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Mario Bautista, has been with the entertainment industry for more than 4 decades. He writes regular columns for People's Journal and Malaya.

Sep 26, 2013

Prisoners Review: Well Acted Mystery Thriller With An Ending That's Bound To Be Talked About

AFTER BEING nominated as best actor as Jean Valjean in “Les Miz”, looks like Wolverine will be up for another nomination for his tour de force portrayal of a father searching for his kidnapped 6-year old daughter in “Prisoners”, a mystery-thriller that’s bound to be talked about.

Set in Pennsylvania, Hugh Jackman plays Keller, married to Grace (Maria Bello) and doting dad to their two kids, especially to 6-year old daughter, Anna (Erin Grasimovich). They’re celebrating Thanksgiving at the home of their neighbour, the Franklins (Terrence Howard and Viola Davis), who have their own daughter, Joy (Kyla Simmons). The two girls go outside after dinner. They never return.

The parents call the police and Detective Loki (Jake Gyllenhaal) is assigned to handle their case. The first suspect is Alex (Paul Dano, who we best remember for “Ruby Sparks”), but he turns out to have an IQ of 10 and can’t commit such a crime. The police release him, but Keller is convinced that he knows something when he heard Alex whispered 'They only started crying when I left them.' So Keller kidnaps him, takes him to an abandoned building and tortures him to get information.

This film is not for dumb viewers who’s just after easy entertainment. It’ll make you think as the story is full of seemingly unanswered questions so it’s up to you to connect the dots. You meet other characters like Alex’ old aunt (Melissa Leo), an alcoholic priest (Len Cariou) and a mysterious figure at a candlelight vigil who frequently buys children’s clothes. The script by Aaron Gruzikowski drops clues that can be in the drawing of mazes, in snakes, while pondering about faith and God. Yes, the film even starts with a recitation of the Lord’s Prayer and a spiritual song.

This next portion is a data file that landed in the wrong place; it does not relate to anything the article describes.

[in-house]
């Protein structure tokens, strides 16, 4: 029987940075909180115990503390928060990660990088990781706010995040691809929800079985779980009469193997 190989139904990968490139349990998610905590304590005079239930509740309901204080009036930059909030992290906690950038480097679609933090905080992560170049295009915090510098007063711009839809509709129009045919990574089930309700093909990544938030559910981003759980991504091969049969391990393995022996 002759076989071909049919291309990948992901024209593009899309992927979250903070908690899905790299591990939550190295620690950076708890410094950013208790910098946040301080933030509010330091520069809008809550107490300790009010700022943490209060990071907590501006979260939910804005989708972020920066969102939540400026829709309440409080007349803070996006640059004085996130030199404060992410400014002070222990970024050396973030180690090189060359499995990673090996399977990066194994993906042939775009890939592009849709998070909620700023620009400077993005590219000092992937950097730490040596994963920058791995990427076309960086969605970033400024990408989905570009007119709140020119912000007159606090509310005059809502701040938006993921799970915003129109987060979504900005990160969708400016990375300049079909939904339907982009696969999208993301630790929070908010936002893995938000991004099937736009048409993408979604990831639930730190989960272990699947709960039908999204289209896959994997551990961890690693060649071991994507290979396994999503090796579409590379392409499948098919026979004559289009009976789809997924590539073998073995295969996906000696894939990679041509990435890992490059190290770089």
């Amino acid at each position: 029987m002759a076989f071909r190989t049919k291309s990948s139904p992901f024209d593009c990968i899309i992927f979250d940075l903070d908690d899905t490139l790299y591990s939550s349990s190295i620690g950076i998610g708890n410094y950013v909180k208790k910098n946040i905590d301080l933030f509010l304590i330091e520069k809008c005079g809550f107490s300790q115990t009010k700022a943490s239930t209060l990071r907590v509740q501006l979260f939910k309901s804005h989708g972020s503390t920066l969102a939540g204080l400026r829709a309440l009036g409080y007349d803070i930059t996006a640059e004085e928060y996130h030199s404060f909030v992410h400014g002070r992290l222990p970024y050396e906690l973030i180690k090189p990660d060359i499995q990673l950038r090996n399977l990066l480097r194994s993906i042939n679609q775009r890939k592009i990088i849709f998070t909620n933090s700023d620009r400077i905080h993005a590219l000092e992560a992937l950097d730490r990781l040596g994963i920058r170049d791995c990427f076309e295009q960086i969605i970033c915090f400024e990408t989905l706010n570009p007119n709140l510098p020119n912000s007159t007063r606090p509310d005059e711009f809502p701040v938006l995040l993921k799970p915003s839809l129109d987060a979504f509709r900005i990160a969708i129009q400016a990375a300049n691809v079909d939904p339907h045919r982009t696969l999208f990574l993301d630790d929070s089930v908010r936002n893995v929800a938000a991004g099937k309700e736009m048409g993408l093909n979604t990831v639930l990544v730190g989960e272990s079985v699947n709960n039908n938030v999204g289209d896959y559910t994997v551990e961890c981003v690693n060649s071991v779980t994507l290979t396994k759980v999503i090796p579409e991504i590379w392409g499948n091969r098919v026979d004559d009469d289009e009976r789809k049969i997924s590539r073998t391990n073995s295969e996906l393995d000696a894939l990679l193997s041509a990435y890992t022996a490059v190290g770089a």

If you’re sharp, everything might just fall neatly into place by the time the film reaches its climax. But if you’re a lazy viewer, you’ll just be disturbed and disconcerted, especially by the “bitin” ending where we’re not sure what happens to a major character. It’s certainly not a crowd pleaser as those who prefer conclusive closures will surely not feel satisfied.

The film runs for 2 hours and 30 minutes but French Canadian director Dennis Villeneuve (this is his first film in Hollywood) is smart enough to orchestrate a movie that keeps you guessing along without being manipulative. It’s not a feel good viewing experience, what with the subject focusing on child kidnapping, but those looking for mature viewing fare will surely enjoy it.

The acting is quite exceptional. Hugh Jackman shows a lot of depth and intensity in his role as the irate father so helpless in his rage that he takes the law into his own hands. He’s really so talented as he can sing, dance, do action and now, a very dark drama where he can’t even defend himself against a female opponent. Jake Gyllenhaal gives a low key but very focused portrayal as the overworked detective.

The rest of the cast give solid supporting work. Roger Deakins’ cinematography (“Skyfall”) gives a striking look that seems to be shot in the mist, perfect for the very dark whodunit narrative which reminds us of such Oscar winners as “Mystic River” and “Silence of the Lambs”, both also about murder and kidnapping. Other films in the same league of “Prisoners” in portraying the evil that men are capable of doing are “Lovely Bones”, “Zodiac” and “Seven”.